Dortmund, Germany: German federal prosecutors said Thursday they had cleared the sole suspect in custody for a bomb attack against the Borussia Dortmund football team bus of involvement.

The announcement marked a setback for investigators, who described the three blasts late Tuesday as a “terrorist" act and said they are focusing on suspects in the “Islamist spectrum".

“The investigation has not found evidence that the suspect took part in the attack," the prosecutors office said in a brief statement.

It said it was nevertheless seeking an arrest warrant for a 26-year-old Iraqi national, identified only as Abdul Beset A., for alleged ties to the Islamic State group.

Investigators had zeroed in on two suspects believed to belong to the large jihadist scene in the Ruhr region, after three identical letters claiming responsibility for the attack were found at the scene. Only Abdul Beset A. was detained.

The letter demanded that Germany stop its Tornado reconnaissance missions in the international anti-IS coalition and close the US air base at Ramstein in western Germany.

The daily Bild newspaper said that police had placed Abdul Beset A. under surveillance for several months and believed, based on tapped telephone conversations, that he might be hiding explosives in his flat.

However a raid on his home Wednesday drew a blank, the report said, adding that investigators were still pursuing leads in the extreme-right and far-left scenes.

Bild also quoted a security expert, Peter Neumann, raising doubts about an IS link to the letter found at the scene because some of its formulations were atypical for the group.

Even as the probe appeared to be in the preliminary stages, Dortmund officials criticised the decision to play its postponed Champions League match just 24 hours after the attack, with the perpetrator or perpetrators still at large.

The roadside blasts left Dortmund’s Spanish international Marc Bartra and a policeman injured, with the bombs “containing metal pieces" detonating minutes after the team bus set off to a planned game against Monaco.

The quarter-final, first leg match was held in Dortmund 24 hours later in a packed stadium with tight security, with Monaco winning 3-2.

Dortmund coach Thomas Tuchel angrily accused UEFA of treating the bomb attack as if a “beer can" had been thrown and claimed they were informed by text message that they would have to play their Champions League game.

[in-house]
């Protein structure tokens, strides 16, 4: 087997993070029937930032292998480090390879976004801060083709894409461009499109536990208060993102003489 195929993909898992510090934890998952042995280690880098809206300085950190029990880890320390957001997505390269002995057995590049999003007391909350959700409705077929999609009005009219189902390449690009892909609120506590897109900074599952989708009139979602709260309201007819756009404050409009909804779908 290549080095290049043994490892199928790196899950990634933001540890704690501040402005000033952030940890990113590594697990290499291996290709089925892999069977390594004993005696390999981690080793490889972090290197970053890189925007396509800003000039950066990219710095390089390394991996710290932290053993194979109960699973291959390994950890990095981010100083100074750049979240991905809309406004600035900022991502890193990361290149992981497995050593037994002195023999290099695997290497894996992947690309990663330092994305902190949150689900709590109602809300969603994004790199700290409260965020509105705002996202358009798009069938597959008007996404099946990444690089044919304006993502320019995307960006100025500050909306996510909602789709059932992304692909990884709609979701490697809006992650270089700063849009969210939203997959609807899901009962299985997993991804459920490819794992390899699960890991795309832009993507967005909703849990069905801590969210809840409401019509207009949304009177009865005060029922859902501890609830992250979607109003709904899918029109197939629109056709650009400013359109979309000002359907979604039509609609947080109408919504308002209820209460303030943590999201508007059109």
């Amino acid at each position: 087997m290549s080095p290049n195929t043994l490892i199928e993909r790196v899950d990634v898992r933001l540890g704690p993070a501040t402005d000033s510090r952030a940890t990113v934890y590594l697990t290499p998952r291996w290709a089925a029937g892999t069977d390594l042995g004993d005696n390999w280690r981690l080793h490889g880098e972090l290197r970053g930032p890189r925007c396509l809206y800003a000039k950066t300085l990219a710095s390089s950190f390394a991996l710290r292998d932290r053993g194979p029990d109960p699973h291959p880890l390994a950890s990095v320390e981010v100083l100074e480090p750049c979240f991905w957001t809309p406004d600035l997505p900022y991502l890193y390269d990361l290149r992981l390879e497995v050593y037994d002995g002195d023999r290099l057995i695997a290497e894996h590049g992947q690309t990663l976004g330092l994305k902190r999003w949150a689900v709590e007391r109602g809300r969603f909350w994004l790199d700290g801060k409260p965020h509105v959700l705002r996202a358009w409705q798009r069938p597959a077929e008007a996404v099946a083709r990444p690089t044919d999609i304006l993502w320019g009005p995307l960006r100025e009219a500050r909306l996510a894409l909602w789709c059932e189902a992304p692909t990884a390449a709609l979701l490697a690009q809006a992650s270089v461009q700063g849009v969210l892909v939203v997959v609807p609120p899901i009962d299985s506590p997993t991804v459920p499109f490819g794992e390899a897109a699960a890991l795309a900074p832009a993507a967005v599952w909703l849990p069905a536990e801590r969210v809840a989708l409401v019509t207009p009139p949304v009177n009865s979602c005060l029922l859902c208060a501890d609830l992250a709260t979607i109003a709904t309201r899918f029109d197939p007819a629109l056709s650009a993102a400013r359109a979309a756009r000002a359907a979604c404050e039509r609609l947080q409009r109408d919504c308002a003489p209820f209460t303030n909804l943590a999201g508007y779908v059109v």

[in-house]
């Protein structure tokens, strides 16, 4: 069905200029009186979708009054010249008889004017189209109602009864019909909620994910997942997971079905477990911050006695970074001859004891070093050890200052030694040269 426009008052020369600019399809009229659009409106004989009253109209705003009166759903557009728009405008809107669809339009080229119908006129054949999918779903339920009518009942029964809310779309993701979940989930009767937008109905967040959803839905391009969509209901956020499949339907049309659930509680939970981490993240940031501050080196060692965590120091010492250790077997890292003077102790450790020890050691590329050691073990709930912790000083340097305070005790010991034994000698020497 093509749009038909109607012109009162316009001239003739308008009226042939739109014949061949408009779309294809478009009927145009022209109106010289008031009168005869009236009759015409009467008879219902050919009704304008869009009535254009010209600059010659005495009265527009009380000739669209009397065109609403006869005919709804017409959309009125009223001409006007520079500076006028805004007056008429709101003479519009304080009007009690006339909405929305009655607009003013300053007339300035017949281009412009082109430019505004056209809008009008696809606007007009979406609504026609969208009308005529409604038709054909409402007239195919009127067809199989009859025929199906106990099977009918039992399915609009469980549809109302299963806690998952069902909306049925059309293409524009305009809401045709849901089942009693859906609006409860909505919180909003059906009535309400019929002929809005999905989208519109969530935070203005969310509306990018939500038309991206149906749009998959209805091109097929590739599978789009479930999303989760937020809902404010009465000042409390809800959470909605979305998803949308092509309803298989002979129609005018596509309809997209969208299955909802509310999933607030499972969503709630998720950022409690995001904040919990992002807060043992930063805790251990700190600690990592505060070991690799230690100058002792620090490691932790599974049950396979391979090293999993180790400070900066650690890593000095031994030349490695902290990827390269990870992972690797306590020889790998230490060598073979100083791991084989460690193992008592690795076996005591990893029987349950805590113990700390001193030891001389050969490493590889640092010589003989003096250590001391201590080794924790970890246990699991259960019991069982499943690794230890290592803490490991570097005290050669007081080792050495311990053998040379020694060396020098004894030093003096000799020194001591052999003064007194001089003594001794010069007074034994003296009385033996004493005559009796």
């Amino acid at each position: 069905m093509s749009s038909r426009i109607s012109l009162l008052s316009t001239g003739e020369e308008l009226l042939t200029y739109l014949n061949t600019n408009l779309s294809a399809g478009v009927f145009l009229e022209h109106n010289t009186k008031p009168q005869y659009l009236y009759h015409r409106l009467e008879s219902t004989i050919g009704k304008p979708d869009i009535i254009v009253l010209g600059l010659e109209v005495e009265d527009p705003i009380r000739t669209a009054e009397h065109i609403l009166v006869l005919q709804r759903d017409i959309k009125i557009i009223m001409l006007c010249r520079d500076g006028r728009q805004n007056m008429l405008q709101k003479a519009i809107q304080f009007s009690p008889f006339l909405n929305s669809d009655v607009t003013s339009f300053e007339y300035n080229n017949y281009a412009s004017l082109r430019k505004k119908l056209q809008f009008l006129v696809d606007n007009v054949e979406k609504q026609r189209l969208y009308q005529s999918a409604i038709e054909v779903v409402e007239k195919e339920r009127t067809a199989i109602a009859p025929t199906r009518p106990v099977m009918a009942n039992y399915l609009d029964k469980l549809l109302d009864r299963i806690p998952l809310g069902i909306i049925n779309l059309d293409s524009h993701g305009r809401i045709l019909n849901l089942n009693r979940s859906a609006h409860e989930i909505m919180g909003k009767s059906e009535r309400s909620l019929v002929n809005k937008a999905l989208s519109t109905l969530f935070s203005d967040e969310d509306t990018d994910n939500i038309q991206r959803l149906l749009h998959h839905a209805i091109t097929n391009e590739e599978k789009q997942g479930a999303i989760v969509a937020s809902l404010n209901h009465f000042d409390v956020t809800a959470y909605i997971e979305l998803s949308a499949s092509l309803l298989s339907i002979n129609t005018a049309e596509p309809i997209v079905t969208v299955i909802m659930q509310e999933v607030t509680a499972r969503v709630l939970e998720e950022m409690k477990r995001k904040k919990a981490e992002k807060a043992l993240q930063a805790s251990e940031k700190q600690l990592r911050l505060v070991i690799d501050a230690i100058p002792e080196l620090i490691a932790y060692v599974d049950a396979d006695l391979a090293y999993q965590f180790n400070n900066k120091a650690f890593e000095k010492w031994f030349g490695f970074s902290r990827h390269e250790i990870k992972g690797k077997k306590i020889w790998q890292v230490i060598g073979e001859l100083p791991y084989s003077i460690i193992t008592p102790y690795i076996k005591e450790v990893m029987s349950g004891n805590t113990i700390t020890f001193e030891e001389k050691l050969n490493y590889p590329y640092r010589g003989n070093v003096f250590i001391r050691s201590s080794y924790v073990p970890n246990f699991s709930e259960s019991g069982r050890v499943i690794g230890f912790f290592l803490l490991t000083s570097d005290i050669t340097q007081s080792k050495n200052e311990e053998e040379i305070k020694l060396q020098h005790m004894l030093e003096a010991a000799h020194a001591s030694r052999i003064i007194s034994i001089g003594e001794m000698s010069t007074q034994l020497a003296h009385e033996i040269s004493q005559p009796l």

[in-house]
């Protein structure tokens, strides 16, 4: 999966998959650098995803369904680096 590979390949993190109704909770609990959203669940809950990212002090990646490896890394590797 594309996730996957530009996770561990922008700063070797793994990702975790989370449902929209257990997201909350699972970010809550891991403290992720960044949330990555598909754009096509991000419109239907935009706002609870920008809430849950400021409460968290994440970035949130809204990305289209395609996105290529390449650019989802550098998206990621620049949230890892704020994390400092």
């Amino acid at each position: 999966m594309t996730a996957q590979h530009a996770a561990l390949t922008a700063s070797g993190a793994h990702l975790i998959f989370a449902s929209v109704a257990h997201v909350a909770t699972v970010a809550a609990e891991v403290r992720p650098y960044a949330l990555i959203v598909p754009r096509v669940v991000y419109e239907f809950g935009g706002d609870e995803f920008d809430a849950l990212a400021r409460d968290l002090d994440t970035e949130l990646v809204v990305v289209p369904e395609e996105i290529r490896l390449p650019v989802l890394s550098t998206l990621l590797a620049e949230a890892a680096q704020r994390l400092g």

Former German international Lothar Matthaeus said it was “irresponsible" to get the players to go through with the game so soon after the attack.

“From what I heard from team sources, many players didn’t want to play today. But UEFA put on pressure and politicians urged Borussia Dortmund to counter terror," he told Sky News, referring to the European football federation.

Chancellor Angela Merkel said Wednesday she was “horrified" by the “repugnant act", which Dortmund city’s police chief described as a “targeted attack" against the team.

Germany has been on high alert since a series of jihadist attacks last year, including a Christmas market truck rampage in Berlin.

Merkel said Thursday that “highly varying" laws for each region under Germany’s federalist system were undermining the country’s fight against terrorism.

She cited differing policies on surveillance as one weakness and called for their harmonisation, in an interview with the Funke media group.

“We know that we are threatened like many other countries and will do everything in our power to ensure security in freedom for our citizens, in close consultation between the federal government and the states," she said.

Before the match began Wednesday, fans chanted “Bartra! Bartra!", in support of the injured defender.

Dortmund’s chief executive Hans-Joachim Watze vowed that his side would “play not only for ourselves today. We will play for everyone... we want to show that terror and hate can never determine our actions".

Interior minister Thomas de Maiziere, who attended the match, said the “fascination" surrounding football drove terrorists to try to disrupt it.

“That’s why it’s right that we do as much as we can to protect it, and not allow criminals to take the fascination away from us."

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